DeCoste Writing Protocol
Google for Education
Learning is For Life
Colquitt County School District
Educators from various academic backgrounds within the Colquitt County, GA school district are working together in 13 schools, a pre-K center, an alternative school, a Gifted Center, and a Pathways Program to support hundreds of students with disabilities. How is this district making systemic change to improve academic achievement? These educators collaborate across all departments to ensure curriculum is delivered effectively for students through the use of information (IT) and assistive technologies (AT). Etta Faggioni, Special Education Director, spearheads the Program for Exceptional Children. Her assistive technology team, known as the ATeam, work with educators in the various departments to enhance the teaching and learning environment. ATeam members include specialists in speech and language, reading, technology, intervention, and occupational therapy. The ATeam empowers, trains and troubleshoots for general and special education teachers, students, and parents. They equip teachers with the knowledge, resources and technologies to serve a broad range of students’ needs in self-contained and general education classes.
Diane Barfield, AT Coordinator and Regional Chairperson of the SW Georgia AT Consortium, has a background in general education and instructional technology. She works side-by-side with teachers to match up teaching strategies with curriculum and state guidelines through the use of low tech devices, assistive technologies and training. Her team is focused on bringing the district’s instructional technology (IT) and assistive technology (AT) worlds together. “Educators work hard to meet student needs, but they often work in isolation,” said Mrs. Barfield. “Some teachers don’t know what to ask for and are not aware of how assistive technology can help them deliver individualized learning.” In 2010, the ATeam expanded their role to include materials, training and support and to manage several initiatives, including assessment accommodations, SMART Board training, and identification of underutilized hardware and software. They understand the importance of ongoing training and motivation throughout the installation and implementation process to: As part of the implementation process, they developed a one-stop website for teachers to learn about assistive technologies and make requests. The Georgia Project for Assistive Technology recognized this website as a valuable resource for all Georgia school systems. Teachers can use the AT Process Form online to make quick requests and the tiered visual diagram to learn which assistive technologies or hardware devices may be useful for student intervention. Sharon Davidson designed the tiered diagram and works with the ATeam to gather resources across the district. “By organizing and publishing the inventory, it’s easier for teachers to get access to the tools and resources they need to implement,” said Ms. Davidson.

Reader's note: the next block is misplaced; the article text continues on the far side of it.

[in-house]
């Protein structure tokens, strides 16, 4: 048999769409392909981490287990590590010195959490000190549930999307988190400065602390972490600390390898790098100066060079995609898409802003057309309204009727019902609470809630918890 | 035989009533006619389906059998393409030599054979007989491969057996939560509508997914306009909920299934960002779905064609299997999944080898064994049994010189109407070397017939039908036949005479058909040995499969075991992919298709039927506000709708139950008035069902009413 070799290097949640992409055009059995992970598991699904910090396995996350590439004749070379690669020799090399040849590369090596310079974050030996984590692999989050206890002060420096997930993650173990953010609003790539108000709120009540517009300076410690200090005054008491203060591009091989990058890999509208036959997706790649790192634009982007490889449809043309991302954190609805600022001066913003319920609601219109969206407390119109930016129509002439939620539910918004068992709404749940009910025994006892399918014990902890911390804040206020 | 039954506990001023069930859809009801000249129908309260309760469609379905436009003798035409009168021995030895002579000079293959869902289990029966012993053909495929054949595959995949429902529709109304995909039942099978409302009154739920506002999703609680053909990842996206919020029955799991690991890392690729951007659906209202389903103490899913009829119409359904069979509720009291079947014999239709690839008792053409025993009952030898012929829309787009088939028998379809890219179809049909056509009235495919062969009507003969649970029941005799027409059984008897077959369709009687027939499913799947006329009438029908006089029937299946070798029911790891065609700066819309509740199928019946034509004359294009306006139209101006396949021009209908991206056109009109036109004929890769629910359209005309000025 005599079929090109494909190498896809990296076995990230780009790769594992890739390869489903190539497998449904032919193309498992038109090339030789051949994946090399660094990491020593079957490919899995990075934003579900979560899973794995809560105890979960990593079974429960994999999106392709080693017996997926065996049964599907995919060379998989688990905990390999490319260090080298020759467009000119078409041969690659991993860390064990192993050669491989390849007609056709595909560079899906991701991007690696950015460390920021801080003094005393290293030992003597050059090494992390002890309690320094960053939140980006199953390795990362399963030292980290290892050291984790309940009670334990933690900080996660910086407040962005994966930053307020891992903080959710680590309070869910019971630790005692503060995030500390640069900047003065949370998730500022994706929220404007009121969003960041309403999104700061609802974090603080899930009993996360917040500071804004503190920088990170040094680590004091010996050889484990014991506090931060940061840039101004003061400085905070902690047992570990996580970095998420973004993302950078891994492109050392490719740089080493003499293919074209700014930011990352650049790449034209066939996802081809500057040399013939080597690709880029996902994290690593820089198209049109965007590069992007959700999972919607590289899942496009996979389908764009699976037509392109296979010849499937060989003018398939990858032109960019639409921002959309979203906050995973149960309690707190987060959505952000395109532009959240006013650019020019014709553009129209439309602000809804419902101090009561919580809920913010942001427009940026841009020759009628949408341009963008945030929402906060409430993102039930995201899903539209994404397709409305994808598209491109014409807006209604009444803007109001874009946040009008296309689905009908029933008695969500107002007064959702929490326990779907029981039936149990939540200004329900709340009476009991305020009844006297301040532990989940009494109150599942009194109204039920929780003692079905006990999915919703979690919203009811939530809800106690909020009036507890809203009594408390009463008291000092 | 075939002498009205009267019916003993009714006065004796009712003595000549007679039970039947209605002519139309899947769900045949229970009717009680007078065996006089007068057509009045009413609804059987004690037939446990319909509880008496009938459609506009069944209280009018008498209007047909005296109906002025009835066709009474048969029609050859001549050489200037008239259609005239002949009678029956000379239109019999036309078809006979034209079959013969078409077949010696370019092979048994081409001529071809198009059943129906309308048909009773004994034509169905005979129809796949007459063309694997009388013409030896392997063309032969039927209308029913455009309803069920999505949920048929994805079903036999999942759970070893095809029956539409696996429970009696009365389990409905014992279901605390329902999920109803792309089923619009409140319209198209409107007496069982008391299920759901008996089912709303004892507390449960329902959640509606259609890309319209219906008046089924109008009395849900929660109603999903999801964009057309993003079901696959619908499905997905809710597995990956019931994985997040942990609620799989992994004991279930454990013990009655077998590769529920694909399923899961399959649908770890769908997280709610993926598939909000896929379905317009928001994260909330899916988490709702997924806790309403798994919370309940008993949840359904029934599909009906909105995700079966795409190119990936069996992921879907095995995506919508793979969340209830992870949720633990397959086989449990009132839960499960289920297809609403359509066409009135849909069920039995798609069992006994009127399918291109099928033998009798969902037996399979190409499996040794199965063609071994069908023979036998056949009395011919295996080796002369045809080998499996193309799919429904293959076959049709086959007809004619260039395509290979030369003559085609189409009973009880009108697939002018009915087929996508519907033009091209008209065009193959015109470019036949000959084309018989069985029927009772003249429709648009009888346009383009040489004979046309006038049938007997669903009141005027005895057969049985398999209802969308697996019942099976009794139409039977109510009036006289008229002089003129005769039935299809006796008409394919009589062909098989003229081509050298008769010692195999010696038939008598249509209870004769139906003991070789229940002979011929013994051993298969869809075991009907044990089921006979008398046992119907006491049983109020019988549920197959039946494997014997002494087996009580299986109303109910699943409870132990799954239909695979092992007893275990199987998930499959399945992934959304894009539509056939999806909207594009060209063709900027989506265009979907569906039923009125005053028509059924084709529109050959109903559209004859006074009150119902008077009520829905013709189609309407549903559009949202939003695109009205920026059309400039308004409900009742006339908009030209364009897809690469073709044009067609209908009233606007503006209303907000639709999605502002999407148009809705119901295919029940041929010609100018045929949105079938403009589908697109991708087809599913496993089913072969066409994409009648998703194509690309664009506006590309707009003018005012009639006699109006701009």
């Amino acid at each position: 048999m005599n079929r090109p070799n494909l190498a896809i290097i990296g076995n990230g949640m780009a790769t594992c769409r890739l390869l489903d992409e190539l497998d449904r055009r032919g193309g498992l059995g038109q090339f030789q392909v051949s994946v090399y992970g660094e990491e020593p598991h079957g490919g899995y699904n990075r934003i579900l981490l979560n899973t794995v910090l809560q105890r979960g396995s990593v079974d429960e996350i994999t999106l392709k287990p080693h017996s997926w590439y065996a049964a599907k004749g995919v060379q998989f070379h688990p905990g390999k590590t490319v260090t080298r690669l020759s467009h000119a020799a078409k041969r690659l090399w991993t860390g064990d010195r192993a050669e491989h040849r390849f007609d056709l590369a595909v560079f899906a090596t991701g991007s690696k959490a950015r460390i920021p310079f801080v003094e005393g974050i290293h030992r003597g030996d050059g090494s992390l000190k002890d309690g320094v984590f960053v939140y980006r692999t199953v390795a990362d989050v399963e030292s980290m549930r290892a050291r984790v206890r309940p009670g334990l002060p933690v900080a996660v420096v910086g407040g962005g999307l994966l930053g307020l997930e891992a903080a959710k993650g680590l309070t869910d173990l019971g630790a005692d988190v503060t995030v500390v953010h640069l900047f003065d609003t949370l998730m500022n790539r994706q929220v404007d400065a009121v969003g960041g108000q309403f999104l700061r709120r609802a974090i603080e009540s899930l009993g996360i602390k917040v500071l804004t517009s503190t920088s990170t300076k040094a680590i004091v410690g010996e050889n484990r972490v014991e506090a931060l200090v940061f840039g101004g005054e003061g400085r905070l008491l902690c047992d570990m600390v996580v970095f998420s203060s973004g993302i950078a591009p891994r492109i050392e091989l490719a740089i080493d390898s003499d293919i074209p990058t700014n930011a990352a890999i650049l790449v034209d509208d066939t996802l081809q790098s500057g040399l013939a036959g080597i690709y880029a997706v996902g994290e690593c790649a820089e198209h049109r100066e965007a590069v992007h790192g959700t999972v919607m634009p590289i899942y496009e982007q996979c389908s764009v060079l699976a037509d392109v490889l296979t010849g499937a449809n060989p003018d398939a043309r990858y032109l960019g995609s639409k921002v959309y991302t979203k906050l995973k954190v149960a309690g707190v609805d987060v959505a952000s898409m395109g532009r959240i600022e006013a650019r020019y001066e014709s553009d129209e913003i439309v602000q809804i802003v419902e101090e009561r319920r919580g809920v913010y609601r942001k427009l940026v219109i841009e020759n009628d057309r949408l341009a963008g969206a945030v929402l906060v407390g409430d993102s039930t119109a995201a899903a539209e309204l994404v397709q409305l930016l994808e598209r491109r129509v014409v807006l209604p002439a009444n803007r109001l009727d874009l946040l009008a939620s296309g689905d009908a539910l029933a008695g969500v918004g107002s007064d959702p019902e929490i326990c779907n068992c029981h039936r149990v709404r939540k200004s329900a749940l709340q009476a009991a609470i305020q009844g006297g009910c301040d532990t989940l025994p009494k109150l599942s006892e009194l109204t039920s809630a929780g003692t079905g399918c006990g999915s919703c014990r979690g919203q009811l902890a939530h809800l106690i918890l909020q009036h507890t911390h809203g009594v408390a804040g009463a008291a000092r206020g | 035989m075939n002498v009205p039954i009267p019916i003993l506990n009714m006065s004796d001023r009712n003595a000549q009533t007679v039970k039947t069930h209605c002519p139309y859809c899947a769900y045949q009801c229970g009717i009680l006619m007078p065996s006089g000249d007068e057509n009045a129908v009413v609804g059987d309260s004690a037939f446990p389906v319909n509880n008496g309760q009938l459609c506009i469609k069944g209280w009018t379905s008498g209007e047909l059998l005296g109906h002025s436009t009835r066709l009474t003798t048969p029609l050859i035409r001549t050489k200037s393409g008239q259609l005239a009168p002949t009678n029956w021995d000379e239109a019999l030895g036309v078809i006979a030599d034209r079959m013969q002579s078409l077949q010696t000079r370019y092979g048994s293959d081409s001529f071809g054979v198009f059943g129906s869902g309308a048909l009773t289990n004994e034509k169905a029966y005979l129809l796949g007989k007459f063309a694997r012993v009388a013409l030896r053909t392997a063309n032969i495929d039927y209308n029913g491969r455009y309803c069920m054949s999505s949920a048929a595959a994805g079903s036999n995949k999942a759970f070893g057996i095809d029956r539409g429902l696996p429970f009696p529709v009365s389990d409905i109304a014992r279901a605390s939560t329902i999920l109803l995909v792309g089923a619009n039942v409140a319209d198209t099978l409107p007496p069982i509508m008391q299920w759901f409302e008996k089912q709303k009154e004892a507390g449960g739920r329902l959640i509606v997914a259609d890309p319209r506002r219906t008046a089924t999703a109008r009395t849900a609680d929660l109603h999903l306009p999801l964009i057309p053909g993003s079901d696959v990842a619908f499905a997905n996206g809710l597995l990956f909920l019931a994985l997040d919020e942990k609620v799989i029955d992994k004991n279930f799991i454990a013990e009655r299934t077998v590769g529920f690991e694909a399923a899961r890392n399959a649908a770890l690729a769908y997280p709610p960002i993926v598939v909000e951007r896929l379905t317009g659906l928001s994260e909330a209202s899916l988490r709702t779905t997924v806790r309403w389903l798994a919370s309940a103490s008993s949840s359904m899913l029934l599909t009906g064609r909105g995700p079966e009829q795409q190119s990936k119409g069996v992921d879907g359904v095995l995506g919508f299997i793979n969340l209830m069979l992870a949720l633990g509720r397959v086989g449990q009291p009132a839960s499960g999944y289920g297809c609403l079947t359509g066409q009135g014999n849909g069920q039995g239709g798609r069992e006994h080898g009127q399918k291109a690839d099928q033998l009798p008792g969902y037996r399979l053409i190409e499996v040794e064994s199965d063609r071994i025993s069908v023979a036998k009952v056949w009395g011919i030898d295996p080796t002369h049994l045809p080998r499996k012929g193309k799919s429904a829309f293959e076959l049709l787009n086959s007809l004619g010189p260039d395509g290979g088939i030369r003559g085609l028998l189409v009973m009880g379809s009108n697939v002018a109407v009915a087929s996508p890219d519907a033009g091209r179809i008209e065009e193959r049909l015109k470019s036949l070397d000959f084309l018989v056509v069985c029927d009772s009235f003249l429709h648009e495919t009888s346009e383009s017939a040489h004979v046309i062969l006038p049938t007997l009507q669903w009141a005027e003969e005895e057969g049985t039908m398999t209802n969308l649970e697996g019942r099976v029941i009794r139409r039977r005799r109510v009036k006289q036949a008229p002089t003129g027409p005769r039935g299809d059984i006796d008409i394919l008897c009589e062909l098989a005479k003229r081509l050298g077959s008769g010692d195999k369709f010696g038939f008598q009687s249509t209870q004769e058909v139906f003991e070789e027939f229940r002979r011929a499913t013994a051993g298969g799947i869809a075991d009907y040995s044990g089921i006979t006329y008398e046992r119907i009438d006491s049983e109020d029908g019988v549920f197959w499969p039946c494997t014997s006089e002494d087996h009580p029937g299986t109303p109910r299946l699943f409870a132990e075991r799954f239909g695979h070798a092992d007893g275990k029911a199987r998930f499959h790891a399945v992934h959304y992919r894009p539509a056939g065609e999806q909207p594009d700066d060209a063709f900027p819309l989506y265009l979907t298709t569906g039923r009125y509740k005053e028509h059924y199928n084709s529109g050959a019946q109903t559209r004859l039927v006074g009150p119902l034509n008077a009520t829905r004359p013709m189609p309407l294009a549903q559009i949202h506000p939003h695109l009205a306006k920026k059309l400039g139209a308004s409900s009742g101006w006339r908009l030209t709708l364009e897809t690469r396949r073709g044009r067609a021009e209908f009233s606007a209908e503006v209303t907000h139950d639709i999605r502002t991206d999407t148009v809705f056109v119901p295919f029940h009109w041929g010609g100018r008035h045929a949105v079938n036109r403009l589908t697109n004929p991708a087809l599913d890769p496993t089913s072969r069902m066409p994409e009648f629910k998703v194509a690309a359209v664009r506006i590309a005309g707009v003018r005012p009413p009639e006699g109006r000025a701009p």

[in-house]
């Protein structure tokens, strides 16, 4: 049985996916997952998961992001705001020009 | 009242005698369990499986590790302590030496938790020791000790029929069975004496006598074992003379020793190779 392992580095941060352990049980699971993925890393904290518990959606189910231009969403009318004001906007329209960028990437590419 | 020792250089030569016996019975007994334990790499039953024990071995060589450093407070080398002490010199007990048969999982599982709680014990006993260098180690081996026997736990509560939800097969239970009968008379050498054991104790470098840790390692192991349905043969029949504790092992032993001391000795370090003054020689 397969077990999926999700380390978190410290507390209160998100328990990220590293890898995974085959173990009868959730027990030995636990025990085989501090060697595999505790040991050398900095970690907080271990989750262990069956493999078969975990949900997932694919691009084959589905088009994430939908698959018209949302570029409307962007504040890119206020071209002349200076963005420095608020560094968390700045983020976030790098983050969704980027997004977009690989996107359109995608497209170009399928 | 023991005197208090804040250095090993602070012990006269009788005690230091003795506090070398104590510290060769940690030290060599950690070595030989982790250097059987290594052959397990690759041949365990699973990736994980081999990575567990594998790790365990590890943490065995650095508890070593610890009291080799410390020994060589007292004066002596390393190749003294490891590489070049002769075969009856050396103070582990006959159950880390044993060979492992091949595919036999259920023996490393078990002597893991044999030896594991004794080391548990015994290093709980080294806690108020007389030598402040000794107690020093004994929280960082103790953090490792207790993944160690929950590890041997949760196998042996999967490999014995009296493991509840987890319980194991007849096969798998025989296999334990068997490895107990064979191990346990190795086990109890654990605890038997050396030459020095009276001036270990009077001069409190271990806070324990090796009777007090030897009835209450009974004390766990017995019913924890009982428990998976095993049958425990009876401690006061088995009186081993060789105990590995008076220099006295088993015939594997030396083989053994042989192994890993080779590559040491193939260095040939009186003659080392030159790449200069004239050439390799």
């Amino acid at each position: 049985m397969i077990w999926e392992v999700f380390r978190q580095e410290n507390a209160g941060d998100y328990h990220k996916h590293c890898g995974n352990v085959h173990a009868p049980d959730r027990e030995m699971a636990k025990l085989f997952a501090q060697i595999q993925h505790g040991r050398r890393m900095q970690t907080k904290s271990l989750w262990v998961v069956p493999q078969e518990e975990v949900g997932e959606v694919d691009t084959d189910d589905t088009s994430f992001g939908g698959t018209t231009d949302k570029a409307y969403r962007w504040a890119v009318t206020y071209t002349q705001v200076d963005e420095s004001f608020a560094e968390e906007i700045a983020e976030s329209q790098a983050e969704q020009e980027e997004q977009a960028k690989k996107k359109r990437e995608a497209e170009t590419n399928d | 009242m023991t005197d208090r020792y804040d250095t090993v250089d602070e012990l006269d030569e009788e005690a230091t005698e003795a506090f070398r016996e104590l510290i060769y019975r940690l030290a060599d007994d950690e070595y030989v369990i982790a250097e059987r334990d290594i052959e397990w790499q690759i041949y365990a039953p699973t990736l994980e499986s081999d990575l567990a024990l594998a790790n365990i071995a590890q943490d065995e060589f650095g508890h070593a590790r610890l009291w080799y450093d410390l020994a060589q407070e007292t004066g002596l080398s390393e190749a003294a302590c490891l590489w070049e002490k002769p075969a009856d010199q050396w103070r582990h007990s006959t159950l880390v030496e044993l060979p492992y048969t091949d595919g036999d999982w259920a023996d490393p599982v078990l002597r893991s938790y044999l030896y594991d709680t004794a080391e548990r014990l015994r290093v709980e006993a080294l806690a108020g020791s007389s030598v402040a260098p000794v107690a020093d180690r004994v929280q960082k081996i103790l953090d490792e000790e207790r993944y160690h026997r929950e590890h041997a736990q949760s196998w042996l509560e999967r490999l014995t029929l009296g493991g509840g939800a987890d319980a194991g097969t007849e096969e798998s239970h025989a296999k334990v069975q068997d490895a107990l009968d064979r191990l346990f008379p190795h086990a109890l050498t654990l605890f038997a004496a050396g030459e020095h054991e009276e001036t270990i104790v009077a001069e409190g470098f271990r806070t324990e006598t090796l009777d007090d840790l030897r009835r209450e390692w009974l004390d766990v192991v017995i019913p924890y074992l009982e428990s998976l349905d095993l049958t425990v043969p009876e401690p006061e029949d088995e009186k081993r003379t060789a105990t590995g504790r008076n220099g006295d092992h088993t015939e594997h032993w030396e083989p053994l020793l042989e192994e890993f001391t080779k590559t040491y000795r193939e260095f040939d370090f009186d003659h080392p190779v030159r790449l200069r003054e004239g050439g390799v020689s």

One teacher of an elementary student who has learning disabilities and could not spell, tried different writing strategies to help her student. This teacher was unsuccessful to help Zach overcome his lack of writing mechanics. Errors made his work unreadable and, eventually, he shut down and would not keyboard or use a pencil for fear of making mistakes. Within ten minutes of using Co:Writer, Zach typed a beautiful story about his father who had given him a horse. He didn’t worry about spelling or lack of vocabulary. He found the words he wanted to write and his story was displayed for other teachers as one that met the standard of ‘writing an engaging introduction’. Co:Writer had given Zach the freedom to write. Emily Nichols, the Director of Instruction and Information Technology, initiates regular discussions with the ATeam, school leaders and teachers to keep the mission moving forward. She says that in many schools, curriculum, special education, IT and AT do not communicate and miss out on sharing valuable information. “Together, we help everyone integrate curriculum with standards, pacing guides, teaching strategies and supportive technologies and devices.”
Today, the ATeam is investigating how to provide accessible instruction materials to students which is required by IDEA law. They have developed a district initiative called ‘Textbook Technology’ and want to facilitate learning for students who struggle to read required texts. “Helping teachers know what tools are available can make a world of difference”, emphasized Mrs. Barfield. “Our website contains a list of every tool that comes with a textbook and we update the list when they are adopted.” Next year, Colquitt intends to integrate Don Johnston’s Start-to-Finish computer books into their curriculum to support beginning readers and students who are reading several grades below grade level. This implementation will further their mission for systemic change and to marry more curriculum with technology to improve students’ reading outcomes.
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